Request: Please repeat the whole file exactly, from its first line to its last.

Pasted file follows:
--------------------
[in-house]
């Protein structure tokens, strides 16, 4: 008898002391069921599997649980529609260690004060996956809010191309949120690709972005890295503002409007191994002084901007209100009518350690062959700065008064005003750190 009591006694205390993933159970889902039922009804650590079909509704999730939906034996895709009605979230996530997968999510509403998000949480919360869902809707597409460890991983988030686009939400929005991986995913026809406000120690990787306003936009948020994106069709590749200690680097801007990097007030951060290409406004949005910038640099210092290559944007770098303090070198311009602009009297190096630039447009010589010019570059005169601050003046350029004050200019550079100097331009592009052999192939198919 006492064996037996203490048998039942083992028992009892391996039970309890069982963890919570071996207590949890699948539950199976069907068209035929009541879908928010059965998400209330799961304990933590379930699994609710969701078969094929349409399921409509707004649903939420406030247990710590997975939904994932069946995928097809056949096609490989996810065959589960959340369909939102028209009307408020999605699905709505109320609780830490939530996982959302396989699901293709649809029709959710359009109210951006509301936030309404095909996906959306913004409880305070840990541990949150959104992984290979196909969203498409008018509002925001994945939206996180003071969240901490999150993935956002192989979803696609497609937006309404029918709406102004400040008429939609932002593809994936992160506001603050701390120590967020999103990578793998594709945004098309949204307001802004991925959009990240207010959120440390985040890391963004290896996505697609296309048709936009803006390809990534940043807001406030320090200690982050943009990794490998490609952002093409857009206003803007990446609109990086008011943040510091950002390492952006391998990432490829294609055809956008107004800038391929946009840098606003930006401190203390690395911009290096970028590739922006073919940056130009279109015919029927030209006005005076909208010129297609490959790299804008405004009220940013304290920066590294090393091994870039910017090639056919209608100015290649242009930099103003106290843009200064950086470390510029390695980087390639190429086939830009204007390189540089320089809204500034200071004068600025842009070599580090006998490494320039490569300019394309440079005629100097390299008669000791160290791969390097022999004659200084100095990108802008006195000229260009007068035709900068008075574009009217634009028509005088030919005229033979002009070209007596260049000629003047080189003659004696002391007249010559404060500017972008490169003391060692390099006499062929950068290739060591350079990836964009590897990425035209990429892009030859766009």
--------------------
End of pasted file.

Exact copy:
[in-house]
């Protein structure tokens, strides 16, 4: 008898002391069921599997649980529609260690004060996956809010191309949120690709972005890295503002409007191994002084901007209100009518350690062959700065008064005003750190 009591006694205390993933159970889902039922009804650590079909509704999730939906034996895709009605979230996530997968999510509403998000949480919360869902809707597409460890991983988030686009939400929005991986995913026809406000120690990787306003936009948020994106069709590749200690680097801007990097007030951060290409406004949005910038640099210092290559944007770098303090070198311009602009009297190096630039447009010589010019570059005169601050003046350029004050200019550079100097331009592009052999192939198919 006492064996037996203490048998039942083992028992009892391996039970309890069982963890919570071996207590949890699948539950199976069907068209035929009541879908928010059965998400209330799961304990933590379930699994609710969701078969094929349409399921409509707004649903939420406030247990710590997975939904994932069946995928097809056949096609490989996810065959589960959340369909939102028209009307408020999605699905709505109320609780830490939530996982959302396989699901293709649809029709959710359009109210951006509301936030309404095909996906959306913004409880305070840990541990949150959104992984290979196909969203498409008018509002925001994945939206996180003071969240901490999150993935956002192989979803696609497609937006309404029918709406102004400040008429939609932002593809994936992160506001603050701390120590967020999103990578793998594709945004098309949204307001802004991925959009990240207010959120440390985040890391963004290896996505697609296309048709936009803006390809990534940043807001406030320090200690982050943009990794490998490609952002093409857009206003803007990446609109990086008011943040510091950002390492952006391998990432490829294609055809956008107004800038391929946009840098606003930006401190203390690395911009290096970028590739922006073919940056130009279109015919029927030209006005005076909208010129297609490959790299804008405004009220940013304290920066590294090393091994870039910017090639056919209608100015290649242009930099103003106290843009200064950086470390510029390695980087390639190429086939830009204007390189540089320089809204500034200071004068600025842009070599580090006998490494320039490569300019394309440079005629100097390299008669000791160290791969390097022999004659200084100095990108802008006195000229260009007068035709900068008075574009009217634009028509005088030919005229033979002009070209007596260049000629003047080189003659004696002391007249010559404060500017972008490169003391060692390099006499062929950068290739060591350079990836964009590897990425035209990429892009030859766009």